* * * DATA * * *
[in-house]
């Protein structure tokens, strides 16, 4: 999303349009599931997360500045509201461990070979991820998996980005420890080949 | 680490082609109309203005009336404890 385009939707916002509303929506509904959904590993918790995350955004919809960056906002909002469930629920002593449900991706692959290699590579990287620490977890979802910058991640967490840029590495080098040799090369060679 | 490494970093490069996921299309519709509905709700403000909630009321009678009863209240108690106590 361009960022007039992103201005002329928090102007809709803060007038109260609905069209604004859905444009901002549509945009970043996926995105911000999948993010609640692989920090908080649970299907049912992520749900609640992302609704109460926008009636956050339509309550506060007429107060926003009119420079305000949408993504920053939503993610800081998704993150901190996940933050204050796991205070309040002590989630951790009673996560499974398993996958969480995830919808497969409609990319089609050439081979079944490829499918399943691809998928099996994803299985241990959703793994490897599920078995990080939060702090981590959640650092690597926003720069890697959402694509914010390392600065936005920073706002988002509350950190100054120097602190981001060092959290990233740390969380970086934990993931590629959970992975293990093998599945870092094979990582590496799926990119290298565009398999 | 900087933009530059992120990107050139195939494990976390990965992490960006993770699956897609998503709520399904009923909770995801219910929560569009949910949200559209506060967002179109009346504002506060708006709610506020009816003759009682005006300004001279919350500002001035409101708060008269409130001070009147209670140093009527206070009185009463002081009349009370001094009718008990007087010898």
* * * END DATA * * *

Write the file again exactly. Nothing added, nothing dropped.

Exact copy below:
[in-house]
């Protein structure tokens, strides 16, 4: 999303349009599931997360500045509201461990070979991820998996980005420890080949 | 680490082609109309203005009336404890 385009939707916002509303929506509904959904590993918790995350955004919809960056906002909002469930629920002593449900991706692959290699590579990287620490977890979802910058991640967490840029590495080098040799090369060679 | 490494970093490069996921299309519709509905709700403000909630009321009678009863209240108690106590 361009960022007039992103201005002329928090102007809709803060007038109260609905069209604004859905444009901002549509945009970043996926995105911000999948993010609640692989920090908080649970299907049912992520749900609640992302609704109460926008009636956050339509309550506060007429107060926003009119420079305000949408993504920053939503993610800081998704993150901190996940933050204050796991205070309040002590989630951790009673996560499974398993996958969480995830919808497969409609990319089609050439081979079944490829499918399943691809998928099996994803299985241990959703793994490897599920078995990080939060702090981590959640650092690597926003720069890697959402694509914010390392600065936005920073706002988002509350950190100054120097602190981001060092959290990233740390969380970086934990993931590629959970992975293990093998599945870092094979990582590496799926990119290298565009398999 | 900087933009530059992120990107050139195939494990976390990965992490960006993770699956897609998503709520399904009923909770995801219910929560569009949910949200559209506060967002179109009346504002506060708006709610506020009816003759009682005006300004001279919350500002001035409101708060008269409130001070009147209670140093009527206070009185009463002081009349009370001094009718008990007087010898």